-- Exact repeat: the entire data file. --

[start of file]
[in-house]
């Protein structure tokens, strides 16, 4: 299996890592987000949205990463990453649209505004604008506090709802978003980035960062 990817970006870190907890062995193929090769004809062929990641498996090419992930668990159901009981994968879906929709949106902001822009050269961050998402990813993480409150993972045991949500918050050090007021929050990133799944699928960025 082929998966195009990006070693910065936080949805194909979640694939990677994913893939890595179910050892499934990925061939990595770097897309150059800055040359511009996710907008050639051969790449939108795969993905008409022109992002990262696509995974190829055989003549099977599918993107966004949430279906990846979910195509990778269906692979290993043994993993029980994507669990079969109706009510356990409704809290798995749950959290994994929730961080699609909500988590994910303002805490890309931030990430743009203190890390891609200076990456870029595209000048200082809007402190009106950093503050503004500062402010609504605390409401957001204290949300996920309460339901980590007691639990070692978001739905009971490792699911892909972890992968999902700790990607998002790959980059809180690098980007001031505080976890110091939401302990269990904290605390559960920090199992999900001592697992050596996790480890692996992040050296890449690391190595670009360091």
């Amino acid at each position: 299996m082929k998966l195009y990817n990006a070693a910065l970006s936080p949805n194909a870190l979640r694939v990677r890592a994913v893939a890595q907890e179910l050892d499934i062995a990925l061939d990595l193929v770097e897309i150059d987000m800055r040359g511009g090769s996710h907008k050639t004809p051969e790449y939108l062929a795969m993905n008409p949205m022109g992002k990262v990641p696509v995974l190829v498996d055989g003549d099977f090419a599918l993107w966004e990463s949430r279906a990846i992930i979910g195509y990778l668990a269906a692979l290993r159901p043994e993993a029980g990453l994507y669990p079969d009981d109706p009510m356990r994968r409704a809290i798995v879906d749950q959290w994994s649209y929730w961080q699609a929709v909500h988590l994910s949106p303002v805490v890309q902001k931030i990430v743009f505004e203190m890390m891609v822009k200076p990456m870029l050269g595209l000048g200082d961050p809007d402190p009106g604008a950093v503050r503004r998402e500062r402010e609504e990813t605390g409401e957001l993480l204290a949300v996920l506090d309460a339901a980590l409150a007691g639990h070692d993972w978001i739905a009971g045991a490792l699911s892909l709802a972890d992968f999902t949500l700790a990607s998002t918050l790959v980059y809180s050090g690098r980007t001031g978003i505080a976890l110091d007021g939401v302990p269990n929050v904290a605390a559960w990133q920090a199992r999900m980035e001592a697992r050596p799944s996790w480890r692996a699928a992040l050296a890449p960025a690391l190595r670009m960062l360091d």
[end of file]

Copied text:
[in-house]
């Protein structure tokens, strides 16, 4: 299996890592987000949205990463990453649209505004604008506090709802978003980035960062 990817970006870190907890062995193929090769004809062929990641498996090419992930668990159901009981994968879906929709949106902001822009050269961050998402990813993480409150993972045991949500918050050090007021929050990133799944699928960025 082929998966195009990006070693910065936080949805194909979640694939990677994913893939890595179910050892499934990925061939990595770097897309150059800055040359511009996710907008050639051969790449939108795969993905008409022109992002990262696509995974190829055989003549099977599918993107966004949430279906990846979910195509990778269906692979290993043994993993029980994507669990079969109706009510356990409704809290798995749950959290994994929730961080699609909500988590994910303002805490890309931030990430743009203190890390891609200076990456870029595209000048200082809007402190009106950093503050503004500062402010609504605390409401957001204290949300996920309460339901980590007691639990070692978001739905009971490792699911892909972890992968999902700790990607998002790959980059809180690098980007001031505080976890110091939401302990269990904290605390559960920090199992999900001592697992050596996790480890692996992040050296890449690391190595670009360091």
């Amino acid at each position: 299996m082929k998966l195009y990817n990006a070693a910065l970006s936080p949805n194909a870190l979640r694939v990677r890592a994913v893939a890595q907890e179910l050892d499934i062995a990925l061939d990595l193929v770097e897309i150059d987000m800055r040359g511009g090769s996710h907008k050639t004809p051969e790449y939108l062929a795969m993905n008409p949205m022109g992002k990262v990641p696509v995974l190829v498996d055989g003549d099977f090419a599918l993107w966004e990463s949430r279906a990846i992930i979910g195509y990778l668990a269906a692979l290993r159901p043994e993993a029980g990453l994507y669990p079969d009981d109706p009510m356990r994968r409704a809290i798995v879906d749950q959290w994994s649209y929730w961080q699609a929709v909500h988590l994910s949106p303002v805490v890309q902001k931030i990430v743009f505004e203190m890390m891609v822009k200076p990456m870029l050269g595209l000048g200082d961050p809007d402190p009106g604008a950093v503050r503004r998402e500062r402010e609504e990813t605390g409401e957001l993480l204290a949300v996920l506090d309460a339901a980590l409150a007691g639990h070692d993972w978001i739905a009971g045991a490792l699911s892909l709802a972890d992968f999902t949500l700790a990607s998002t918050l790959v980059y809180s050090g690098r980007t001031g978003i505080a976890l110091d007021g939401v302990p269990n929050v904290a605390a559960w990133q920090a199992r999900m980035e001592a697992r050596p799944s996790w480890r692996a699928a992040l050296a890449p960025a690391l190595r670009m960062l360091d």